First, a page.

Tuesday, December 4, 2012

A student of the game

I'm starting to realize how little I actually know about running.

Over my few years of running I have started to read more about everything pertaining to running. And aside from the overwhelming amount of contradictory information out there, I've come up with a central theme. "No one knows what's going on." 

I've read everything from, "how to win running 200 mile weeks" to "less is more." From, "Paleo high protein is the best," to "vegan is the healthiest," to "gluten free." And once you have your diet "in check" not all of it matches up with what you should be eating as an athlete. That seems to throw a wrench in the mix! There are arguments on continuing to do what humans have done for thousands of years and new technologies and studies that prove we should change something.  

Debates between eating only gels during a race, and pigging out on pizza at aid stations. And I haven't limited it to books either. I've researched magazines where Runner's World gives you the benefits of running with a 12-14 mm drop super cushioned shoe and reading about the shoes with 40 mm of cushioning, to Running Time's articles exploring the science behind minimalist footwear. Exploring the differences in every kind of cushioning system known! From foam to gel to springs to wave plates to rubber to fluid to air to recycled tires. I've talked to people asking what they use as hydration during a race and have witnessed heated debates over the superiority of hand bottles over packs with a bladder. Every gel pack claims it's the premier choice because of the protein ratio or because it's organic or gluten free or because it uses a special hornet extract...seriously. They extract it from hornets?? Where's Mike Rowe for that dirty job? That one costs about $70 for a pack of 12 or 20. I'd love to try it but there is no way I can afford to fuel my runs with something that costs that much. 

The information out there is dizzying. And I haven't barely scratched the surface on what each one does and how everyone has the "science behind it." (Though the science behind the 35 year China Study on the effects of animal products on your diet are very influential and largely conclusive.) I also have to admit that I'm slightly disturbed by the amount of scientific studies that take into account...well, nothing. They focus on one thing and when they find the answer they publish it and make sweeping generalizations that make no sense at all. Slap some big-name school on it, and all of a sudden, you have a reliable source?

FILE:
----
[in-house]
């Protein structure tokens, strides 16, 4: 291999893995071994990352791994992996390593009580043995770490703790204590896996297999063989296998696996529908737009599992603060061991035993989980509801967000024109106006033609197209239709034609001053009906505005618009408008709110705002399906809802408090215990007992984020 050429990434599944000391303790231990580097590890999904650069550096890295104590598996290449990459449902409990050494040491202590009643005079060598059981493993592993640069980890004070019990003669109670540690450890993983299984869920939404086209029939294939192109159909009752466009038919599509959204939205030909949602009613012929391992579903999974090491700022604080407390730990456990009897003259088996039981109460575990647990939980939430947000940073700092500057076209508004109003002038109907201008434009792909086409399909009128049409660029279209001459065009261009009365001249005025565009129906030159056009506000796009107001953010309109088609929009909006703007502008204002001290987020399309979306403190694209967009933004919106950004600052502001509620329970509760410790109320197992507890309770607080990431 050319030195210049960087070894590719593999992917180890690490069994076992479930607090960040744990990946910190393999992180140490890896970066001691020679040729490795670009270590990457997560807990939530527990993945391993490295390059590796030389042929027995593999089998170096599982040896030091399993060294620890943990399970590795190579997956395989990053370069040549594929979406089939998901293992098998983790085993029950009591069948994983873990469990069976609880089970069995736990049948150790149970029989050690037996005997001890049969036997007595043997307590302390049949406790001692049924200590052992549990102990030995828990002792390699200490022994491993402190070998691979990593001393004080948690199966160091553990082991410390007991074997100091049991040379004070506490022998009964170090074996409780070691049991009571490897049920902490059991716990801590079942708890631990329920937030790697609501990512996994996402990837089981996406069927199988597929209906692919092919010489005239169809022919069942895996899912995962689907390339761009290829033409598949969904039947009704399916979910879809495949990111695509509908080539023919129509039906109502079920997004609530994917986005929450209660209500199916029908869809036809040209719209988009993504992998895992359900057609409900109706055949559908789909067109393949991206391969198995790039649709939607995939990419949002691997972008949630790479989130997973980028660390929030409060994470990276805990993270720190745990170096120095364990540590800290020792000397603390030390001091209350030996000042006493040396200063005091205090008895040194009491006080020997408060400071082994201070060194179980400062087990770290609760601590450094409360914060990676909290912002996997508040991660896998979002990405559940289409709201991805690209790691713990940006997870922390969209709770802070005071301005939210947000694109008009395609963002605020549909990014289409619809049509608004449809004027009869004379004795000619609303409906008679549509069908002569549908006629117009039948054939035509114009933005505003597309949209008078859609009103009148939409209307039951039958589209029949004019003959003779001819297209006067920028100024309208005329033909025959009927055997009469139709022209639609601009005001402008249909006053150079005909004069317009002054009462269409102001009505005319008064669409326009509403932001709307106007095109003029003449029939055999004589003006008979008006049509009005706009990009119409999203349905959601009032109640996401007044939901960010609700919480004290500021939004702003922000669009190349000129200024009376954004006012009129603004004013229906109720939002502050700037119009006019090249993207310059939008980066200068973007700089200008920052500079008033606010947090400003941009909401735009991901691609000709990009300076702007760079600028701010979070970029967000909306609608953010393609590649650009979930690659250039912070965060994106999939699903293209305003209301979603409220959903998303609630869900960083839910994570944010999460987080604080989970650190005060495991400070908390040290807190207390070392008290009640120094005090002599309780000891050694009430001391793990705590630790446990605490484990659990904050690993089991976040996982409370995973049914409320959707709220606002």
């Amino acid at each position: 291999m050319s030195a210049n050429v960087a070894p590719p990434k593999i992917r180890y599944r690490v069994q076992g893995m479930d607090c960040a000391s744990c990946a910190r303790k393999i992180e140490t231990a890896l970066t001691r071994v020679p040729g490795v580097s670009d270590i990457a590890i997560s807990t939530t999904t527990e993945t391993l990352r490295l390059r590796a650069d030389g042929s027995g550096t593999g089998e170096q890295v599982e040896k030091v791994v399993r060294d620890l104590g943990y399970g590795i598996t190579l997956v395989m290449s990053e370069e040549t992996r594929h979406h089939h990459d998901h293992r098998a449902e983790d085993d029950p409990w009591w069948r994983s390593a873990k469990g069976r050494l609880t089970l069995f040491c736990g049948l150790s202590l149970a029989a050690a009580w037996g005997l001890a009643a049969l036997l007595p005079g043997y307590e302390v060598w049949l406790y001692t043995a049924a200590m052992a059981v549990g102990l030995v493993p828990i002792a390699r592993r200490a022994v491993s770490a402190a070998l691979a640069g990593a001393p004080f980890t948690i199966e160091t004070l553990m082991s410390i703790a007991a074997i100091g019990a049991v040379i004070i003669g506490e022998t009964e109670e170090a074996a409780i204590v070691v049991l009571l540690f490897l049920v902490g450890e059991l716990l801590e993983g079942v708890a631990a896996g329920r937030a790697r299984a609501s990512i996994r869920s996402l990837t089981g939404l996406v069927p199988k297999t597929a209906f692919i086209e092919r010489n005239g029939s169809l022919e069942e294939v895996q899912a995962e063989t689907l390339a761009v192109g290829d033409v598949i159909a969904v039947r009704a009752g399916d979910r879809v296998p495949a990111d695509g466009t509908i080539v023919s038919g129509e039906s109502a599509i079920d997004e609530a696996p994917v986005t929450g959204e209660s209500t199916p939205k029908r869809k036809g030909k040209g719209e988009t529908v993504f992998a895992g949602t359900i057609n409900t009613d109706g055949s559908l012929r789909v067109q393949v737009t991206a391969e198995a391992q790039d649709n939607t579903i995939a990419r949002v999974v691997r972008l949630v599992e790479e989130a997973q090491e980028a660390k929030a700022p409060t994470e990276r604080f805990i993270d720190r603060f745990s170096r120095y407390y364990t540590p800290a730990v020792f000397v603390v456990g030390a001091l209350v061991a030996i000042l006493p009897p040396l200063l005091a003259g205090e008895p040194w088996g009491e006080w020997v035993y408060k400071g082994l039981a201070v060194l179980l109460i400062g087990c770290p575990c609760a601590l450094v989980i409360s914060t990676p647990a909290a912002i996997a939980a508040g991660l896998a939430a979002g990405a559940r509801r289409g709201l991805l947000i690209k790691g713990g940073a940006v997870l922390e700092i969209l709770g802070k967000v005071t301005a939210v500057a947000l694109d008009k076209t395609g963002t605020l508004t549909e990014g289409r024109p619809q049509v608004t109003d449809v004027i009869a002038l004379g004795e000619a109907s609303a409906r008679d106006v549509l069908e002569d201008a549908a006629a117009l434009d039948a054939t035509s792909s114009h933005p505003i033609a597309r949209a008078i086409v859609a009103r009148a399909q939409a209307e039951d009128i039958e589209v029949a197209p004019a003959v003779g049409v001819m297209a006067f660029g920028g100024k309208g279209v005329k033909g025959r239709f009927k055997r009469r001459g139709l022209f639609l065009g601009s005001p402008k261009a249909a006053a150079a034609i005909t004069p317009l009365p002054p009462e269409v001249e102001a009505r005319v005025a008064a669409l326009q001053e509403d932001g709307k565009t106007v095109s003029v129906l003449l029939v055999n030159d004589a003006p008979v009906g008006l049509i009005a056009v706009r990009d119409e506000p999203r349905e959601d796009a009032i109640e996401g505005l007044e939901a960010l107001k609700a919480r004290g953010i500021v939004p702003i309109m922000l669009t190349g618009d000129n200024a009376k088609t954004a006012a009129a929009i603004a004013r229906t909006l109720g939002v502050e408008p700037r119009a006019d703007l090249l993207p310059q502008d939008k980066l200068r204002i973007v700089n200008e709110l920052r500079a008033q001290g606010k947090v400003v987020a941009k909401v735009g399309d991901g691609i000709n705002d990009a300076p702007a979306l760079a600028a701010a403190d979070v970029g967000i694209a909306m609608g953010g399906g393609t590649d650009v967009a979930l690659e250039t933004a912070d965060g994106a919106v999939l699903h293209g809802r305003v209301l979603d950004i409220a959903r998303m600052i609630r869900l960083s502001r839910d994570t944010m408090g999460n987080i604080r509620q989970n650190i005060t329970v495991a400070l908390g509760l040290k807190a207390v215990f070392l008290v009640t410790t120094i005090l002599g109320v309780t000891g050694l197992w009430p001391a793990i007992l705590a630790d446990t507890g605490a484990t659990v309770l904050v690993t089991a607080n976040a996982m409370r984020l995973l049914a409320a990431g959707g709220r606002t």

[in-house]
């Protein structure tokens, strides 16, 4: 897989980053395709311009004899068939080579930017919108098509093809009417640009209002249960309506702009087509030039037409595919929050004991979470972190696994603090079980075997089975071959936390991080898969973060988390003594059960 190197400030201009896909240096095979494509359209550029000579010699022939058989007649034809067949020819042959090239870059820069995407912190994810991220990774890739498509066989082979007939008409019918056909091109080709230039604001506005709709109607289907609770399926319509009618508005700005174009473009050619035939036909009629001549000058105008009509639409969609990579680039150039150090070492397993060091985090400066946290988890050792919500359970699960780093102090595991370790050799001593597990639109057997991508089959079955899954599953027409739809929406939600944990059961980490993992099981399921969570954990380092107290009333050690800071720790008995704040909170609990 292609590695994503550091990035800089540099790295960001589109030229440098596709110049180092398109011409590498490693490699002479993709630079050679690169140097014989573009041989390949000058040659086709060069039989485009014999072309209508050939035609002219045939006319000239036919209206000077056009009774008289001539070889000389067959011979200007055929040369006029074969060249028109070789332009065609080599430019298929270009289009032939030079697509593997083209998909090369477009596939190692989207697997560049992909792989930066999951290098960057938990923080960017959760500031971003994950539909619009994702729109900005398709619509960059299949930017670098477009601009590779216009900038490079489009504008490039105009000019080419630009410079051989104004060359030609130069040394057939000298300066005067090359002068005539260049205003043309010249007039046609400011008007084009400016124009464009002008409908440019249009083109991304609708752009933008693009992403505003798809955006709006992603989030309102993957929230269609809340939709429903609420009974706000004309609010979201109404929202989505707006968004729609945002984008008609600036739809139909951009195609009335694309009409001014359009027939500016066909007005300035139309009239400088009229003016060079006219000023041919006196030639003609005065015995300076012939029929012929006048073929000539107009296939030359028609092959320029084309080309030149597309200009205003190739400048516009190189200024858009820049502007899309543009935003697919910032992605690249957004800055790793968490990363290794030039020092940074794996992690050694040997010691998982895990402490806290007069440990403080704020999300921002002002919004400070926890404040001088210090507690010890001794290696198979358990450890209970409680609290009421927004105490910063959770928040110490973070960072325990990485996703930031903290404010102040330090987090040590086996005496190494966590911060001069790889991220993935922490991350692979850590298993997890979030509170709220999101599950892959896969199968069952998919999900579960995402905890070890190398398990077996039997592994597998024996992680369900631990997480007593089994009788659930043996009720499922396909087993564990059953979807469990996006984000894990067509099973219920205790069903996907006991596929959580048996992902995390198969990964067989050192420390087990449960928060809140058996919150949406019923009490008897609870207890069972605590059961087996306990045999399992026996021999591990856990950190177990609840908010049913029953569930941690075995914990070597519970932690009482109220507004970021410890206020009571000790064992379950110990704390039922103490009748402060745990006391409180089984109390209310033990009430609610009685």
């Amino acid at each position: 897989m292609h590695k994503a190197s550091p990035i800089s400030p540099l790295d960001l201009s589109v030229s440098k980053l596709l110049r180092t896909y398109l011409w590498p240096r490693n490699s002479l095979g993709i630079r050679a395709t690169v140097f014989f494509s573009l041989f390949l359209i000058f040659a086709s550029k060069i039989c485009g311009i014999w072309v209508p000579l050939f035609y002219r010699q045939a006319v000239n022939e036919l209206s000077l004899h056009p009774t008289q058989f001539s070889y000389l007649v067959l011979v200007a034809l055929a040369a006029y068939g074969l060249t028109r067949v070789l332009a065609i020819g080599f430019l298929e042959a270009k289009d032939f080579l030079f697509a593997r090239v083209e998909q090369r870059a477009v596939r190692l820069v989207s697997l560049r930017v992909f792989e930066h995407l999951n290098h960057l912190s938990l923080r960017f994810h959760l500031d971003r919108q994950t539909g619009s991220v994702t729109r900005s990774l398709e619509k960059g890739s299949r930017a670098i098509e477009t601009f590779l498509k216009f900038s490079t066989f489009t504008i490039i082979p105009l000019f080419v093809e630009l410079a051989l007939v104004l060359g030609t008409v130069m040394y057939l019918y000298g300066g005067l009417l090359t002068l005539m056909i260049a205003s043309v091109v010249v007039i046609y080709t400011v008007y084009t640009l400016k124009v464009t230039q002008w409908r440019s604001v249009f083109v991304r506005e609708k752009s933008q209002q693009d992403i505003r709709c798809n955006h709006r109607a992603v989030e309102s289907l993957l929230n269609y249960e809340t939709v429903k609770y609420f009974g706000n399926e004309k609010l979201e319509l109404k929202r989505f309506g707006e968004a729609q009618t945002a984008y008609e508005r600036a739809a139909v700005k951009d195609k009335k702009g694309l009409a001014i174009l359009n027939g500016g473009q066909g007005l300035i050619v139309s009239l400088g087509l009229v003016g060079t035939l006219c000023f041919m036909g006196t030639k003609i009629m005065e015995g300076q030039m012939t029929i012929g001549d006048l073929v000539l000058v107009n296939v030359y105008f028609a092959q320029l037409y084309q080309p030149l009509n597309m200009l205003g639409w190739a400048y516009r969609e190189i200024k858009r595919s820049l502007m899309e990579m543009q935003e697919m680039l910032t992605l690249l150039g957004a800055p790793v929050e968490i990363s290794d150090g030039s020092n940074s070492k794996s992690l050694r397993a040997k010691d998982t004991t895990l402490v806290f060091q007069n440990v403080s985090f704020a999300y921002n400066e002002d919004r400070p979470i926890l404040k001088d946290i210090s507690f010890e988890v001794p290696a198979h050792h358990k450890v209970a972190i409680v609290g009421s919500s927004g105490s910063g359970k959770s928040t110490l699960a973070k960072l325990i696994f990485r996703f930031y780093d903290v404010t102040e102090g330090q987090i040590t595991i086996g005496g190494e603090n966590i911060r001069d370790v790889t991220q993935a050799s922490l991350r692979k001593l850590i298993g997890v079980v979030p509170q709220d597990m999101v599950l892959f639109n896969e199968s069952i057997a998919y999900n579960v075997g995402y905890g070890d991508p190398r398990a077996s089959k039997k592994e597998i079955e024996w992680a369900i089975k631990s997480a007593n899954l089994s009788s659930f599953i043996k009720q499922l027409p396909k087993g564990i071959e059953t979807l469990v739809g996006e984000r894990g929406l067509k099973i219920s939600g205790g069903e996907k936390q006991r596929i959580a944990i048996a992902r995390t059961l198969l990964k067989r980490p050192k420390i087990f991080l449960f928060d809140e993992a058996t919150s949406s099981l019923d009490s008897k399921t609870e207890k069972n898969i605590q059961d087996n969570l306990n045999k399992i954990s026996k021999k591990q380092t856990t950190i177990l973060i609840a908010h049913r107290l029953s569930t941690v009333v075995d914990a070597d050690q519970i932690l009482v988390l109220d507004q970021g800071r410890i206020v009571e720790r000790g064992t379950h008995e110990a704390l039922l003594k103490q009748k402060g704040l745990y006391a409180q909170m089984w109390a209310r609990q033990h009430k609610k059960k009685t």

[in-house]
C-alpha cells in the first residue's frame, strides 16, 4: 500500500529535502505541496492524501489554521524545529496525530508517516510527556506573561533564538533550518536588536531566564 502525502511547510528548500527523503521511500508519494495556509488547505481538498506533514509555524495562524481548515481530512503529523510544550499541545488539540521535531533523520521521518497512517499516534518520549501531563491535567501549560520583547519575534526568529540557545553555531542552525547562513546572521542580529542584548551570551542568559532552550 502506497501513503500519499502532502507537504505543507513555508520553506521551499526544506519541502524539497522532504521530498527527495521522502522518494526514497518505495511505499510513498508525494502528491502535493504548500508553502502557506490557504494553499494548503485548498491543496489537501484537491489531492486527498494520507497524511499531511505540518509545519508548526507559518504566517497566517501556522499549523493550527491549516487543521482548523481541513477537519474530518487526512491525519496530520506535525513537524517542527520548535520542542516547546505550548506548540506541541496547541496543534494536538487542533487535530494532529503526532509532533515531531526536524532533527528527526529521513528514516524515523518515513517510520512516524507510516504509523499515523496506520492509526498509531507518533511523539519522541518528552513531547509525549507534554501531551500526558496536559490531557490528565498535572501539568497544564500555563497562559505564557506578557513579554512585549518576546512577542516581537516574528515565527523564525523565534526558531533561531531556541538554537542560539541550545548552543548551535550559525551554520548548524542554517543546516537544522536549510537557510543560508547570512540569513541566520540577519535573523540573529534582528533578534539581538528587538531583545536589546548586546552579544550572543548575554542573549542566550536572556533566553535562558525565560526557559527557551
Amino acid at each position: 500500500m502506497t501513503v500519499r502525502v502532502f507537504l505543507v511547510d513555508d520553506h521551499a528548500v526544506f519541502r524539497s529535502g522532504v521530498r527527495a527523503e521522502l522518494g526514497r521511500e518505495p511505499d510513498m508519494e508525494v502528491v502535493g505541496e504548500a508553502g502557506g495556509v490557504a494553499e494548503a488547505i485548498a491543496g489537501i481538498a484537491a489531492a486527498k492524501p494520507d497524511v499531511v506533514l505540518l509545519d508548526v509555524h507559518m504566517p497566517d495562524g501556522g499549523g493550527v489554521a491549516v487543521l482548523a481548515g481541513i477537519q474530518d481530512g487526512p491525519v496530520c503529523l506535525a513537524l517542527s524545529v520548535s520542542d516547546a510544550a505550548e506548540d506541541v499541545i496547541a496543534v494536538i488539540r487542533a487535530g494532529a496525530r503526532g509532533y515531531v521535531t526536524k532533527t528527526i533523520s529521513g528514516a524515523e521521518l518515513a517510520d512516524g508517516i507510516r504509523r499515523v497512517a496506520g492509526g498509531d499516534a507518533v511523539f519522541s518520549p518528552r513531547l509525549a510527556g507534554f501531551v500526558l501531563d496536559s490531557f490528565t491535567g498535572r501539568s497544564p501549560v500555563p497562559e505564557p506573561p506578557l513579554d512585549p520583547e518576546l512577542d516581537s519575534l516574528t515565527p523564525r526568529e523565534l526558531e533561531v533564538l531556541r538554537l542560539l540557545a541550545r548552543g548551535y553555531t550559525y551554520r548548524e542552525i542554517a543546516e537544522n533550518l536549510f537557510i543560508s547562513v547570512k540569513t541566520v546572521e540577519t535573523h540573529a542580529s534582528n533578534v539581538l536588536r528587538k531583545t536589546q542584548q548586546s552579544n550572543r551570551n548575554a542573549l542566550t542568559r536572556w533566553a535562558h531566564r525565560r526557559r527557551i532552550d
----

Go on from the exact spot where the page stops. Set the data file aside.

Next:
How is anyone supposed to wade through all of this and pick out the few things that actually work? 

My conclusion after doing all this reading/research throughout the years: 

Think for ourselves and try it all and see what works for us. We're all different, what may be the "magic potion" that works for one person, might be another persons "nature call" during a race. Easy as that I guess.

This year of racing was not quite what I'd hoped for. And quite honestly, since Grindstone in 2011, I don't feel like I've had a race I felt good about. It's easy to say, "well, I've had a lot going on, and I'm still sorting things out." But at a certain point you just have to hold yourself accountable and say, "yep, I didn't put in the work. I just haven't done all I can to run strong for this race." Though, I think now that I've done some homework, I can start over and run like myself.  

Oh yea, and powerline trails rule. Ridgeline to ridgeline.

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